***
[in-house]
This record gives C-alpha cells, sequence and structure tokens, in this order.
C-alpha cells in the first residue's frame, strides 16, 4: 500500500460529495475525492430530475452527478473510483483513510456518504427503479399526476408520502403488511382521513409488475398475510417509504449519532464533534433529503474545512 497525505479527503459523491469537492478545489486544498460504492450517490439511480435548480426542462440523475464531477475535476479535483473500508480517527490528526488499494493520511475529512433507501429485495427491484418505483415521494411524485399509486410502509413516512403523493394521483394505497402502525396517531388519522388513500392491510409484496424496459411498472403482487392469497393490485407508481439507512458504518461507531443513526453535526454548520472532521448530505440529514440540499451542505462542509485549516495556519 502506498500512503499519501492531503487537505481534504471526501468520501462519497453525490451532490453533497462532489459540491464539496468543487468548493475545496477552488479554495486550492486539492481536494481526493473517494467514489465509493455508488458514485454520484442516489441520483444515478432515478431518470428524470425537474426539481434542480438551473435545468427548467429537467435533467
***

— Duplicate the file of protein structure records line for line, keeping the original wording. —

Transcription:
[in-house]
This record gives C-alpha cells, sequence and structure tokens, in this order.
C-alpha cells in the first residue's frame, strides 16, 4: 500500500460529495475525492430530475452527478473510483483513510456518504427503479399526476408520502403488511382521513409488475398475510417509504449519532464533534433529503474545512 497525505479527503459523491469537492478545489486544498460504492450517490439511480435548480426542462440523475464531477475535476479535483473500508480517527490528526488499494493520511475529512433507501429485495427491484418505483415521494411524485399509486410502509413516512403523493394521483394505497402502525396517531388519522388513500392491510409484496424496459411498472403482487392469497393490485407508481439507512458504518461507531443513526453535526454548520472532521448530505440529514440540499451542505462542509485549516495556519 502506498500512503499519501492531503487537505481534504471526501468520501462519497453525490451532490453533497462532489459540491464539496468543487468548493475545496477552488479554495486550492486539492481536494481526493473517494467514489465509493455508488458514485454520484442516489441520483444515478432515478431518470428524470425537474426539481434542480438551473435545468427548467429537467435533467